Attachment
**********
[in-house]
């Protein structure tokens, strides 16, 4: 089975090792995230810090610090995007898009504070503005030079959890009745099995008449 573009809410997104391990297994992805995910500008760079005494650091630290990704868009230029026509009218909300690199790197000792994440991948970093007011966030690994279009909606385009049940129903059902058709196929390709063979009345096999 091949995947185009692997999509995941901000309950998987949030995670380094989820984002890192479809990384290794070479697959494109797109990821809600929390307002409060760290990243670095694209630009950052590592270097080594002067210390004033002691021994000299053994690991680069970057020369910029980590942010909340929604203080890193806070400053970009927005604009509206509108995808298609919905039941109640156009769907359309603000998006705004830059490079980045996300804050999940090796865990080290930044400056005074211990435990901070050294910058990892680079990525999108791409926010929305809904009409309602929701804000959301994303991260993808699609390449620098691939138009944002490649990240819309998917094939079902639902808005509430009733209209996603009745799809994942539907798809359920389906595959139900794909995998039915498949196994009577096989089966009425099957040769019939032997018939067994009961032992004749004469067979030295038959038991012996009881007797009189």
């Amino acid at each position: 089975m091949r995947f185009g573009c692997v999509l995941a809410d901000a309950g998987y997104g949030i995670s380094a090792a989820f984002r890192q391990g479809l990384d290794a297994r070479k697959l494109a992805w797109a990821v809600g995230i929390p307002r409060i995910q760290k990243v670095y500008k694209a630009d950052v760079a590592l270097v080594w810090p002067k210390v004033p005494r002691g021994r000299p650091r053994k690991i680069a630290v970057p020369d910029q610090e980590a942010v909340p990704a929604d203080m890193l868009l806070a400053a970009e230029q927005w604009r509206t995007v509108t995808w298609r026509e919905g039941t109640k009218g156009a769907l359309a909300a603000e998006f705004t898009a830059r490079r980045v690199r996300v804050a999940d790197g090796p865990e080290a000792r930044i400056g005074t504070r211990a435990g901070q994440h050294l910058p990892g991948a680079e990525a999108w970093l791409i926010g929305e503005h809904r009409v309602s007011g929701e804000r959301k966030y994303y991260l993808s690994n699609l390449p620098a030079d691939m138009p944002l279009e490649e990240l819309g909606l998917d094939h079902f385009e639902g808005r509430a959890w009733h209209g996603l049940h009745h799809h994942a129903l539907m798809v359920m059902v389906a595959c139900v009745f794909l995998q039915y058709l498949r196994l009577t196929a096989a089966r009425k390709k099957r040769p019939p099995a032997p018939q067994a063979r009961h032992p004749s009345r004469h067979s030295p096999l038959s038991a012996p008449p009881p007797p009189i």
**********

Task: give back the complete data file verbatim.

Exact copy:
[in-house]
């Protein structure tokens, strides 16, 4: 089975090792995230810090610090995007898009504070503005030079959890009745099995008449 573009809410997104391990297994992805995910500008760079005494650091630290990704868009230029026509009218909300690199790197000792994440991948970093007011966030690994279009909606385009049940129903059902058709196929390709063979009345096999 091949995947185009692997999509995941901000309950998987949030995670380094989820984002890192479809990384290794070479697959494109797109990821809600929390307002409060760290990243670095694209630009950052590592270097080594002067210390004033002691021994000299053994690991680069970057020369910029980590942010909340929604203080890193806070400053970009927005604009509206509108995808298609919905039941109640156009769907359309603000998006705004830059490079980045996300804050999940090796865990080290930044400056005074211990435990901070050294910058990892680079990525999108791409926010929305809904009409309602929701804000959301994303991260993808699609390449620098691939138009944002490649990240819309998917094939079902639902808005509430009733209209996603009745799809994942539907798809359920389906595959139900794909995998039915498949196994009577096989089966009425099957040769019939032997018939067994009961032992004749004469067979030295038959038991012996009881007797009189």
């Amino acid at each position: 089975m091949r995947f185009g573009c692997v999509l995941a809410d901000a309950g998987y997104g949030i995670s380094a090792a989820f984002r890192q391990g479809l990384d290794a297994r070479k697959l494109a992805w797109a990821v809600g995230i929390p307002r409060i995910q760290k990243v670095y500008k694209a630009d950052v760079a590592l270097v080594w810090p002067k210390v004033p005494r002691g021994r000299p650091r053994k690991i680069a630290v970057p020369d910029q610090e980590a942010v909340p990704a929604d203080m890193l868009l806070a400053a970009e230029q927005w604009r509206t995007v509108t995808w298609r026509e919905g039941t109640k009218g156009a769907l359309a909300a603000e998006f705004t898009a830059r490079r980045v690199r996300v804050a999940d790197g090796p865990e080290a000792r930044i400056g005074t504070r211990a435990g901070q994440h050294l910058p990892g991948a680079e990525a999108w970093l791409i926010g929305e503005h809904r009409v309602s007011g929701e804000r959301k966030y994303y991260l993808s690994n699609l390449p620098a030079d691939m138009p944002l279009e490649e990240l819309g909606l998917d094939h079902f385009e639902g808005r509430a959890w009733h209209g996603l049940h009745h799809h994942a129903l539907m798809v359920m059902v389906a595959c139900v009745f794909l995998q039915y058709l498949r196994l009577t196929a096989a089966r009425k390709k099957r040769p019939p099995a032997p018939q067994a063979r009961h032992p004749s009345r004469h067979s030295p096999l038959s038991a012996p008449p009881p007797p009189i």